An Update on Asian Giant Hornets

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European hornet worker on tree trunk

This is NOT an Asian giant hornet (Vespa mandarinia), but rather a European hornet (Vespa crabro) a large wasp that can be found in North Carolina

Last year, there was a lot of media buzz (no pun intended) surrounding the introduction of Asian giant hornets (Vespa mandarinia) into the United States. Specifically, these exotic insects were sighted in the Pacific Northwest (Washington). Referred to colloquially as “murder hornets”, these insects are native to Asia where they are known to attack and destroy hives of honey bees. Due to the perceived threat of this insect to pollinators as well as their large size (workers average over 1.5″ in length), there was, and continues to be, fear surrounding the impact Asian giant hornets could have if they were to establish in the United States.

Recently, you may have noticed that CNN and other media outlets have started to publish new articles on the topic of the approaching “murder hornet season”. However, it is important to note that, to date, this insect has never been spotted outside of Washington State or southwestern Canada. Previously established colonies and individuals, as of 2019-2020, were eradicated. Although federal agencies in the United States are gearing up to monitor for new and lingering introductions of “murder hornets”, there is no current evidence that this insect has established in the United States. In addition, there has never been an Asian giant hornet introduction in the eastern United States, including North Carolina. There are, however, multiple local wasp and hornet species that may be confused with the Asian giant hornet.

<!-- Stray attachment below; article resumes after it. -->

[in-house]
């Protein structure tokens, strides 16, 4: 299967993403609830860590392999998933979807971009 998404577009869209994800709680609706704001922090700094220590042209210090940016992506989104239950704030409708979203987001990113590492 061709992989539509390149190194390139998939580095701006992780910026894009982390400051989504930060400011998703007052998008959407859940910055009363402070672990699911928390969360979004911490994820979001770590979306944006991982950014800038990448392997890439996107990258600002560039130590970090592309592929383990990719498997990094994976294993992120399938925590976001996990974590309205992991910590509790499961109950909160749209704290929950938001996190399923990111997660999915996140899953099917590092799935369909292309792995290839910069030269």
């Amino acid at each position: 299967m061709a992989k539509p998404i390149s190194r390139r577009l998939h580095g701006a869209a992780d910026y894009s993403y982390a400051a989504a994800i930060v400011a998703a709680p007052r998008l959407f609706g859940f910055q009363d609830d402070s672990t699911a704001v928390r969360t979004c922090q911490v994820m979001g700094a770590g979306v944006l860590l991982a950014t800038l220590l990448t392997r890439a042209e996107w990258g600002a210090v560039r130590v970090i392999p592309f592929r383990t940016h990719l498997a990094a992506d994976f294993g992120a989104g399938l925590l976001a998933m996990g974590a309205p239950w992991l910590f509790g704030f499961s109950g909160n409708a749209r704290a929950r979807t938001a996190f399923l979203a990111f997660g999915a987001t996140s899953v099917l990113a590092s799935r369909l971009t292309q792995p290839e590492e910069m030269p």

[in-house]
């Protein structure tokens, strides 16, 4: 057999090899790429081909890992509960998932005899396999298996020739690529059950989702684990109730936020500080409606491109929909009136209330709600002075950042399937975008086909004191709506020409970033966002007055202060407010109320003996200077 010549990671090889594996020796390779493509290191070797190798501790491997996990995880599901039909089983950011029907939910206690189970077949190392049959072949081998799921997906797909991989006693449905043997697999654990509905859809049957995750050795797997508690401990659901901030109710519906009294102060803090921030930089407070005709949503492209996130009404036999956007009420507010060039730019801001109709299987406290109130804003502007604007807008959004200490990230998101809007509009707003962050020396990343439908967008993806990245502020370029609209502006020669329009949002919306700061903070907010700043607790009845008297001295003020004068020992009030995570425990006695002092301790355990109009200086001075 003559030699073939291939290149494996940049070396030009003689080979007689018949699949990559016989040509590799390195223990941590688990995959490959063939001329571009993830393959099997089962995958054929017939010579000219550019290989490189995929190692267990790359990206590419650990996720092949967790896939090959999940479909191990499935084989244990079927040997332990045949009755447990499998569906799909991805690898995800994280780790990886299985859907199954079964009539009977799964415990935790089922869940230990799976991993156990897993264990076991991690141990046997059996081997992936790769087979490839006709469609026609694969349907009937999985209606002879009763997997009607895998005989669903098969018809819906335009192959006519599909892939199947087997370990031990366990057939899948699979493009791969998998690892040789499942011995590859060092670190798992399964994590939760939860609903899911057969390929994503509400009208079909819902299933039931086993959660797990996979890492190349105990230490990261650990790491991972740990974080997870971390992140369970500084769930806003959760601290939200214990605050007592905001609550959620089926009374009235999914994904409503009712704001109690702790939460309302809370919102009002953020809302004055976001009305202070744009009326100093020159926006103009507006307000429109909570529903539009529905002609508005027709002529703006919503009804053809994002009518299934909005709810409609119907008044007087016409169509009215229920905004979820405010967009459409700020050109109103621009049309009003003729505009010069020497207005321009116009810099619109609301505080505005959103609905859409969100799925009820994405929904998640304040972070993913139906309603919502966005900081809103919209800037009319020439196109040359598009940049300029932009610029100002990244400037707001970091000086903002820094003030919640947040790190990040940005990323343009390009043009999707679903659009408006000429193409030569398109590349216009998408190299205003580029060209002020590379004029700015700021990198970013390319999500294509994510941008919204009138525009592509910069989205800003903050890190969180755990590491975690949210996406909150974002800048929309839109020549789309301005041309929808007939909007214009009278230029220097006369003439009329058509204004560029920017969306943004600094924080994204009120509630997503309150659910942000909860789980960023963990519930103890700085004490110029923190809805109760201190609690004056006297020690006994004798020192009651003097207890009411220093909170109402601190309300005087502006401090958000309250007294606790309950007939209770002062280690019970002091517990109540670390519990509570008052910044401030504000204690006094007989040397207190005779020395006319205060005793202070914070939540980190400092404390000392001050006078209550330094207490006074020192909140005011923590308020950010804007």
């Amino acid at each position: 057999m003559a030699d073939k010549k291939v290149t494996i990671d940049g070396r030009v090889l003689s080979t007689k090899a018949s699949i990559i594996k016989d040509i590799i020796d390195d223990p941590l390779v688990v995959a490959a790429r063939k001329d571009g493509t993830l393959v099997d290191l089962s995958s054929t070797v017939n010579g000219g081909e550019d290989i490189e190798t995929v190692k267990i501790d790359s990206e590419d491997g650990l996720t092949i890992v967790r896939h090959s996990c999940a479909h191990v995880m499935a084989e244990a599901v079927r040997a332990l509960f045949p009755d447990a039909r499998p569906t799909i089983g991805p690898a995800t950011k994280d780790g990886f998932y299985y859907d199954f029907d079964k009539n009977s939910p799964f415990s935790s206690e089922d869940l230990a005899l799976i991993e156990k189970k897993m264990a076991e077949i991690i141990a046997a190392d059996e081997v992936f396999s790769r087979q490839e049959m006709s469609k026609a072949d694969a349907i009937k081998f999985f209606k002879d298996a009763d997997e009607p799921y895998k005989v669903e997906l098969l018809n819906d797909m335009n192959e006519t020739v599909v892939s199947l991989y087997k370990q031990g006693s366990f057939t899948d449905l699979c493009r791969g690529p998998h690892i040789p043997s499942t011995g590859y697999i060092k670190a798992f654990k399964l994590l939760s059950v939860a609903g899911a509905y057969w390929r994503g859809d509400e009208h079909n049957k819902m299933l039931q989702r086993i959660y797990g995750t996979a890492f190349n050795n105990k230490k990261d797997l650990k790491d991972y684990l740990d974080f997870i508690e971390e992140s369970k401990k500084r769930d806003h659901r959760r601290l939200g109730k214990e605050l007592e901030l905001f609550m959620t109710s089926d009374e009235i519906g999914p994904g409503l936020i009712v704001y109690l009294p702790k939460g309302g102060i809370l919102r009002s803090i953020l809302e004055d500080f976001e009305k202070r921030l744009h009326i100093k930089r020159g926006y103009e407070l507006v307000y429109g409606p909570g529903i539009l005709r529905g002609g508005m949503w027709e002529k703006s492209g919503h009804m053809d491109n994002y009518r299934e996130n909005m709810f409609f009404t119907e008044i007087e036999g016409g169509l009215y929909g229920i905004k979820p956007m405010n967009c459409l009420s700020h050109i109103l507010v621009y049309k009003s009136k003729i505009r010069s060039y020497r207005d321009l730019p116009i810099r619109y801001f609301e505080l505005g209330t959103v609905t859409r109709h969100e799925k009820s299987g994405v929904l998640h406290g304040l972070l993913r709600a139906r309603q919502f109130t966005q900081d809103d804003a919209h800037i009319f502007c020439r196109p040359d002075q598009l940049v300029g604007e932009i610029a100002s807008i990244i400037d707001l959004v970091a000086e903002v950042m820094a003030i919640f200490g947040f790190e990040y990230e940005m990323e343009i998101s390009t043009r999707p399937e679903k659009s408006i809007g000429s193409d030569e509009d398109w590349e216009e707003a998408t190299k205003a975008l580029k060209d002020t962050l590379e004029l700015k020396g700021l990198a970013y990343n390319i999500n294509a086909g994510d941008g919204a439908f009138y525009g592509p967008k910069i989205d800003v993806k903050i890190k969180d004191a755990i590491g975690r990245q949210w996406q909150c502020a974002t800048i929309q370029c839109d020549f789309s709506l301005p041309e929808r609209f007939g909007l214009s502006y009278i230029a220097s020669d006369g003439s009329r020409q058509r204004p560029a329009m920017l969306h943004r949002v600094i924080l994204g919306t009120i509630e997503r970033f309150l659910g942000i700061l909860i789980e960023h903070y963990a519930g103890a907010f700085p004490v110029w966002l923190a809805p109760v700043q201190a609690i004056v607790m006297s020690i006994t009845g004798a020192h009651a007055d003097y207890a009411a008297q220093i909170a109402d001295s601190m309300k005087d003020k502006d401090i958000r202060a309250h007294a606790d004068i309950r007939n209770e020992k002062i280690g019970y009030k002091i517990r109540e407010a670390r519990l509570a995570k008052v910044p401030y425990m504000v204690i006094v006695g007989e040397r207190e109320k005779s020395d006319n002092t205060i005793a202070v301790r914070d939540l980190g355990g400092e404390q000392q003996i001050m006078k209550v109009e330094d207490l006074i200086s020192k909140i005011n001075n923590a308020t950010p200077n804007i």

Please see our look-alike cheat sheet to help guide your identifications as these stinging insects begin to emerge as the weather warms. Most of these insects are beneficial and do not require action or pesticidal applications. If you would like more information of the biology and behavior of Asian giant hornets, please refer to our news bulletin written by Dr. Mike Waldvogel.

If you have any questions or would like a stinging pest identified, please contact our Plant Disease and Insect Clinic or reach out to me, Dr. Sydney Crawley.